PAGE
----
The Adler-Milstein findings are relevant to the adoption of telenutrition in the United States of America because the current policy for Registered Dietitians in 47 states have statutory provisions regulating the dietetic profession. For example, in Florida, a state with strict RD state licensure laws, an RD could only offer medical nutrition therapy (MNT) and nutritional counseling to patients living in that state or states like California that do not have strict licensure laws for nutrition counseling. This limits access to the RD to treat patients outside of the state of Florida unless the RD payed an annual fee to treat patients in each other individual state that has state licensure laws.11 This decreases the likelihood of an RD treating patients outside of their state which an RD with a strong telemedical practice could easily perform.10 As the demand for RDs increases with the increase of baby boomers, limitations on RD access to potential patients hurts the consumer and provider.11 Possible solutions could be to create a federal licensure law to allow RDs to practice in all 50 states of the U.S.A. or to get rid of the state licensure law entirely saving the RD an annual fee, but not protecting the RD credentials.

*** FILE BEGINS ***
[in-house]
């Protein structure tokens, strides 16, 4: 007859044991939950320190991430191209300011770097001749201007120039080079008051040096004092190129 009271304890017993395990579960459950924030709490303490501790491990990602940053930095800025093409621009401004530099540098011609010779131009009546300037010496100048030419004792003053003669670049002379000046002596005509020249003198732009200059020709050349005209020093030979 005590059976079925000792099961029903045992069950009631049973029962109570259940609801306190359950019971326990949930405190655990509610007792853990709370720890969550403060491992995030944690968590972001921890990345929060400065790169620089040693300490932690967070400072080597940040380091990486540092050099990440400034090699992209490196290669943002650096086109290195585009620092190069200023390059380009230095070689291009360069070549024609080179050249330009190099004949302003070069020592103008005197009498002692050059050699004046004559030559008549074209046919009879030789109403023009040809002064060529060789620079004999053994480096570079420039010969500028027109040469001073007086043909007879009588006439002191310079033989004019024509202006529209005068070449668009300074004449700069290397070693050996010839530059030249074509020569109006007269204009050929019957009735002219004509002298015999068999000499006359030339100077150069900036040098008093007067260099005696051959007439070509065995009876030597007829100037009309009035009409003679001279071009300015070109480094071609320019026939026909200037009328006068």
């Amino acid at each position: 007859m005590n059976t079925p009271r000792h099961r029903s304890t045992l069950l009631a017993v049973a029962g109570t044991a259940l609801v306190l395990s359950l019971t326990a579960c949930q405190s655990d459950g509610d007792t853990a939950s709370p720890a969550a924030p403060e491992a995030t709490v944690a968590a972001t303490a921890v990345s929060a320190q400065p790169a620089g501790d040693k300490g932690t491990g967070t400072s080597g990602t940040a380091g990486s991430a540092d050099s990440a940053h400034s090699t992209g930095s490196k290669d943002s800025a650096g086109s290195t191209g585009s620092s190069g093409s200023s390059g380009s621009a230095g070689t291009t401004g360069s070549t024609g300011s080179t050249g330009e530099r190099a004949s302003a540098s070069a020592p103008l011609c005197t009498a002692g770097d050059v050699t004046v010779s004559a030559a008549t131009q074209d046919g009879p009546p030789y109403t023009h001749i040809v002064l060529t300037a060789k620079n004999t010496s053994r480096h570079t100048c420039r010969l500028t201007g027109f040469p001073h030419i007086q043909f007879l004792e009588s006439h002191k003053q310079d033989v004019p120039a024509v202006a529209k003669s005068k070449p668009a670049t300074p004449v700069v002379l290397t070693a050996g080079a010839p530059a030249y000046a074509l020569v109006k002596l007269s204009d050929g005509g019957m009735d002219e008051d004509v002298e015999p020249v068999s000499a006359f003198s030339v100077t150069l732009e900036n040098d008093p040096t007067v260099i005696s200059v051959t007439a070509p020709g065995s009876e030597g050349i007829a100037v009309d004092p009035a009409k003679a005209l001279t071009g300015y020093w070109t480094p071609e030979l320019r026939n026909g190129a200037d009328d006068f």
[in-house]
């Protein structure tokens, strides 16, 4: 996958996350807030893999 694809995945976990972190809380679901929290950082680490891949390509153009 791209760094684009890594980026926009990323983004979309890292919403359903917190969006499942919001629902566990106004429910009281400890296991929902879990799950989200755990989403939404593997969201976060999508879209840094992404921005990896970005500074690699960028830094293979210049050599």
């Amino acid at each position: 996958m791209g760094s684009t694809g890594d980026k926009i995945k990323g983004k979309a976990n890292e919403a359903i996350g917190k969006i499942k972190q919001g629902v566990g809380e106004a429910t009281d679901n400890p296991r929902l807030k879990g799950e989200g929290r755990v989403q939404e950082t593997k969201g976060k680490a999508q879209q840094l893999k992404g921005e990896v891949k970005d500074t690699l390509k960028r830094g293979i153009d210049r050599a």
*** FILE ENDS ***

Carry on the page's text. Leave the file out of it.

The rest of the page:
Telemedicine offers an alternative to standard in-person nutrition services through administration by RDs and interdisciplinary health care teams. As benefits abound for practitioners and patients through access and cost with similar outcomes it seems apparent that telemedicine is the future of healthcare.1-9
Food insecurity has been shown to be one of the key problems that could be positively impacted with the implementation of nutrition intervention programs that utilize telemedicine instead of in-person services. For the severely food insecure problems may still arise with limited access to internet, but overall use of telemedicine by RDs could reach far more persons in need of nutrition support especially related to diabetes and obesity as opposed to in-person services.3-7